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Real estate and construction weigh in on negative gearing

By Juliet Helmke
16 February 2024 | 11 minute read
leanne pilkington nicola mcdougall jocelyn martin denita wawn reb vpe82g

As corners of the country push for the government to re-evaluate negative gearing, the real estate and construction industries have voiced their view on any policy changes.

Unequivocally, representatives from the Real Estate Institute of Australia (REIA), the Property Investment Professionals of Australia (PIPA), the Housing Industry Association (HIA), and Master Builders Australia have called for the policy not to be touched.

And while Treasurer Jim Chalmers recently shut down any suggestion that the federal government is considering making changes to the tax setting that allows investors to deduct rental losses against their income, pressure from the Greens has caused some advocates of the policy to grow nervous.

Earlier this week, Greens leader Adam Bandt said his party would push for changes to negative gearing and the capital gains tax discount in return for their support passing the government’s Help to Buy legislation.

REIA president Leanne Pilkington urged the government to stick with its current policy.

Adam Bandt’s agenda continues to exacerbate Australia’s housing issues. Last year, it was rent freezes and controls; this year, it’s negative gearing and capital gains tax. With over 2.2 million family investors supplying 97 per cent of rentals, they are part of the solution, not the problem, Ms Pilkington said.

With concerns that changes to the negative gearing tax settings would discourage investment activity, the REIA warned that any policy changes could cause an already tight national rental market to contract further.

Ms Pilkington added that in that scenario, which would push rental prices higher, impacts would be felt across the housing market.

“Removing incentives like negative gearing will make it harder for renters saving for a home deposit, Ms Pilkington remarked.

PIPA chair Nicola McDougall made a similar argument.

“The ability to save a property deposit won’t improve by attacking investors. In fact, those hoping to buy their first home will have even less money to save if their rents suddenly skyrocket because of a mass exodus of landlords,” she said.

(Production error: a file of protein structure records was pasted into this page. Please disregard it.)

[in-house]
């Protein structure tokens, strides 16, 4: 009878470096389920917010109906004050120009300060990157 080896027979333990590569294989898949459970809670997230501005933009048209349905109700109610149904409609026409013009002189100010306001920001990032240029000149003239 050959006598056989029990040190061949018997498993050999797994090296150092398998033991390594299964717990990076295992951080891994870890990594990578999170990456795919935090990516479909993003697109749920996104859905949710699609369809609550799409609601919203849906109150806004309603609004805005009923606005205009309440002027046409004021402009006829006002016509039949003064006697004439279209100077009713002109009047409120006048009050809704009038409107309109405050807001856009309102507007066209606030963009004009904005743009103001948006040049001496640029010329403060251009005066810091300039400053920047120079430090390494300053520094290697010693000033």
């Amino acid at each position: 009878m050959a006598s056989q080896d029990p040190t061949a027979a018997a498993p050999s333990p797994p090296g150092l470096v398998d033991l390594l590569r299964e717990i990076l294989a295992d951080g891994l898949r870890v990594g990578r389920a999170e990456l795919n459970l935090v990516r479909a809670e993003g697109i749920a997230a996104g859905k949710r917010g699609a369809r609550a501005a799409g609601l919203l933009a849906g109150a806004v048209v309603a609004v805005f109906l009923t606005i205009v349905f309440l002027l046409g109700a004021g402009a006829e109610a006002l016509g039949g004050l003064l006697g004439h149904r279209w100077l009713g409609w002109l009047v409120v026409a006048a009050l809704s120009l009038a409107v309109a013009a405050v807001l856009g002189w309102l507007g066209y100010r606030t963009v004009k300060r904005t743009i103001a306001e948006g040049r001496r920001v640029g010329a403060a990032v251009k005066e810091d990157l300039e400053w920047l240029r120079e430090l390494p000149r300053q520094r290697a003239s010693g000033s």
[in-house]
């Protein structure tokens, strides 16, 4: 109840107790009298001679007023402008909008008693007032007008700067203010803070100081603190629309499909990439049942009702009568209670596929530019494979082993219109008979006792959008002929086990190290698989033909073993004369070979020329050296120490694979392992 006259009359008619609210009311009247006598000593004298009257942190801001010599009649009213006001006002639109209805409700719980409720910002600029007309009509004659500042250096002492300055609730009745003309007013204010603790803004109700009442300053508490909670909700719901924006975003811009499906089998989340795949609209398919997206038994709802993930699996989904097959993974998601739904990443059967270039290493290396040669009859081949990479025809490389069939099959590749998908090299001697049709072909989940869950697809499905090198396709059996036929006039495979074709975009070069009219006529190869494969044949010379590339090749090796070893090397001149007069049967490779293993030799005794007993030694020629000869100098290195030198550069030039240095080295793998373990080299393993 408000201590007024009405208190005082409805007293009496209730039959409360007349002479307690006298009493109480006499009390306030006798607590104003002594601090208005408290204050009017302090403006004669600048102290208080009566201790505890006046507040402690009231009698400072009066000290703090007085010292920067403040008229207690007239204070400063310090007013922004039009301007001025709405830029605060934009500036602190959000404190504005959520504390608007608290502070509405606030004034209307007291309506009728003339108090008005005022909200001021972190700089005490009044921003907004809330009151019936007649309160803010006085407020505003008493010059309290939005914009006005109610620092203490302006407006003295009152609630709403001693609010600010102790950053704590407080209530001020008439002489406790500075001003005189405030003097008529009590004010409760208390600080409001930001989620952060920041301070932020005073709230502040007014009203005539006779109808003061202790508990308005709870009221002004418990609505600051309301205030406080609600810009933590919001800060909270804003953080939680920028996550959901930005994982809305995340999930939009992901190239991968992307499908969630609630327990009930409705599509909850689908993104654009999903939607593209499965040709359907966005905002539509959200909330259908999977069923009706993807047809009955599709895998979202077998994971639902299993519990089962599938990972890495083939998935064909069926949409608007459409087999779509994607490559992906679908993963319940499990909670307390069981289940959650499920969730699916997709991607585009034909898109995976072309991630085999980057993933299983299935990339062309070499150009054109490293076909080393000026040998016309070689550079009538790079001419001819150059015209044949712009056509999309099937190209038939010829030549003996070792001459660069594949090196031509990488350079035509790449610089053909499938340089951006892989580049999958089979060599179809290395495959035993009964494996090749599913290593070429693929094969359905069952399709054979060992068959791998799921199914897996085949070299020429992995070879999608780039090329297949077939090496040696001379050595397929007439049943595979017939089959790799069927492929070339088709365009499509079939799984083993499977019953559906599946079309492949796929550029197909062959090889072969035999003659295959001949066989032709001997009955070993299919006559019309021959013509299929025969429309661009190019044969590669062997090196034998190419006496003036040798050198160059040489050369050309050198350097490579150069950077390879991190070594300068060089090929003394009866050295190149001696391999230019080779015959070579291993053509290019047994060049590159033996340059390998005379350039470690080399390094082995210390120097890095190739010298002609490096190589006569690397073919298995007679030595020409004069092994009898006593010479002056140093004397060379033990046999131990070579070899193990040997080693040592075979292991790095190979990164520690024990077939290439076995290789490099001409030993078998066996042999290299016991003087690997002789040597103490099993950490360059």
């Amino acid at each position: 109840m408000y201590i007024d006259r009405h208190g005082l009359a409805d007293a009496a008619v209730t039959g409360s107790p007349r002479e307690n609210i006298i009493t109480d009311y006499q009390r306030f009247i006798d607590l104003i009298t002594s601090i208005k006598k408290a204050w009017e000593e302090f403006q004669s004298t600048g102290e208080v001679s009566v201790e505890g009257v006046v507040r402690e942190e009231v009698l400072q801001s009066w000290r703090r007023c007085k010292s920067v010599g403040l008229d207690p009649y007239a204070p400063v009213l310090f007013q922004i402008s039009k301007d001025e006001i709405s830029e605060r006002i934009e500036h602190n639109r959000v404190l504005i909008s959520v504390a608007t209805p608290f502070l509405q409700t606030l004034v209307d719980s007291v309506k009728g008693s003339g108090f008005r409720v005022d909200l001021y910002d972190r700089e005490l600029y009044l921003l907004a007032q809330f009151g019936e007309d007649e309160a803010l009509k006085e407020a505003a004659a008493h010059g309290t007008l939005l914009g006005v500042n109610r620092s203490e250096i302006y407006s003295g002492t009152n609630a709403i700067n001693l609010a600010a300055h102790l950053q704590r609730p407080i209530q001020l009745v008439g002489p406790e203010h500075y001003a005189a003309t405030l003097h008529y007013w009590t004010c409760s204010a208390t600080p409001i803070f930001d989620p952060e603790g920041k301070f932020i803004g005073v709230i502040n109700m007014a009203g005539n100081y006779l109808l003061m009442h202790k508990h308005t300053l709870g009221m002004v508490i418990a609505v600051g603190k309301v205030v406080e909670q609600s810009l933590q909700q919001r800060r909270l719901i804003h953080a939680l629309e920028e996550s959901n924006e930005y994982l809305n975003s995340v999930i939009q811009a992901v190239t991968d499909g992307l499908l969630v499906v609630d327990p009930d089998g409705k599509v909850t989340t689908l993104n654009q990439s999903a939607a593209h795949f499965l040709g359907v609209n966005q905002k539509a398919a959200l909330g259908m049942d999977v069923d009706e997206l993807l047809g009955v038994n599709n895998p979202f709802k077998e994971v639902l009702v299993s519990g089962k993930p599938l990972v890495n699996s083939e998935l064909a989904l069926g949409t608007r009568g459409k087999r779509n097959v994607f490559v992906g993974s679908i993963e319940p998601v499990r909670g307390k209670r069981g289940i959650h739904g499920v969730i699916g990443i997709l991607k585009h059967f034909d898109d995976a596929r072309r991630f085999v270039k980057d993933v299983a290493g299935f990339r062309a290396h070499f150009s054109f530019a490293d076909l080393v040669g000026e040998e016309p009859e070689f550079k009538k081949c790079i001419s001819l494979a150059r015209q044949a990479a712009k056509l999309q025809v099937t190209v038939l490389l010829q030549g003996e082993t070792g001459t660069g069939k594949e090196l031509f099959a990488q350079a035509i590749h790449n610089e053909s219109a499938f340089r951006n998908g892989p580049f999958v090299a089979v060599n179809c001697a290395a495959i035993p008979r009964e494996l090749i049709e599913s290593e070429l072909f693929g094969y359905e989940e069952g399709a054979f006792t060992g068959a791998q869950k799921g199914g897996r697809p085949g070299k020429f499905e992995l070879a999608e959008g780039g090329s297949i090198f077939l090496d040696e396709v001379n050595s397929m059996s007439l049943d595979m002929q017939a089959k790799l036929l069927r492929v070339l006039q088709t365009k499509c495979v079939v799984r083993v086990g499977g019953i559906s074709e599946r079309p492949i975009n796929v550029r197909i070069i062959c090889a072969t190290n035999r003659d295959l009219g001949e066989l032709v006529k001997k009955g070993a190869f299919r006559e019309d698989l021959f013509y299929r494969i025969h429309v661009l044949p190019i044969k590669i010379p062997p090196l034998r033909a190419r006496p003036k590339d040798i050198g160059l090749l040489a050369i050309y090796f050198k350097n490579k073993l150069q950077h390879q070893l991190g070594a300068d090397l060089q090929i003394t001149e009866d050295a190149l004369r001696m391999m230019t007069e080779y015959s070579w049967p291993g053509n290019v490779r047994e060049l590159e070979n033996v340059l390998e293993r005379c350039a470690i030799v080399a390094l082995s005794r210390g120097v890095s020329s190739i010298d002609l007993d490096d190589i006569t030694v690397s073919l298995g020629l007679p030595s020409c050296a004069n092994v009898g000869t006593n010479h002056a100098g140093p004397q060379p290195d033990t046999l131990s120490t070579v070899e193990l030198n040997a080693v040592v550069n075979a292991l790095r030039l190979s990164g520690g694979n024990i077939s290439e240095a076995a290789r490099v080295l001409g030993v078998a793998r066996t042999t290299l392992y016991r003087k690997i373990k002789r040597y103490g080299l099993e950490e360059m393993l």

HIA managing director Jocelyn Martin also cautioned the government to consider how negative gearing adjustments might impact the wider housing sector.

While she noted that HIA welcomed much of the government’s housing agenda and stood ready to work towards its home building target, she asked the government to focus on stabilising the market by rejecting changes to the tax policy.

“The current commentary and ‘threats’ on further changes to tax settings [are] acting as a significant deterrent to productivity and increasing housing supply,” Ms Martin said.

“This is coupled with the uncertainty from interest rate rises, new complex industrial relations reforms on businesses, the introduction of widespread changes to the building code and layers of approvals and regulatory change.

These factors, she opined, were “all coming together to substantially affect market confidence and is reflected in building activity data which is indicating decade low numbers for future new home construction.

Ms Martin urged all sides of the government to “work in a coordinated way to commit to providing stable and reliable policies and measures to support and grow the building industry – with the ultimate goal of building these much-needed homes”.

Her comments were echoed by Master Builders’ CEO Denita Wawn, who said that the organisation’s modelling had projected a dampening effect of negative gearing adjustments on the construction industry during the last time a change was proposed, during the 2019 election.

“The policies would have seen a fall in the number of homes being built, thousands of job losses and billions of dollars wiped off the value of residential building activity,” Ms Wawn said.

“Fast forward to 2024, and we’re now in an even worse economic and housing environment, with renters and mortgage holders bearing the brunt of rapid interest rate rises and high inflation,” she added.

The association is asking the government to stay focused on policies that will increase Australia’s capacity to build new dwellings.

“Across the whole housing spectrum, the common constraint is supply. In order to put downward pressure on housing inflation and high rents, we need to build more homes,” Ms Wawn said.

ABOUT THE AUTHOR


Juliet Helmke

Based in Sydney, Juliet Helmke has a broad range of reporting and editorial experience across the areas of business, technology, entertainment and the arts. She was formerly Senior Editor at The New York Observer.

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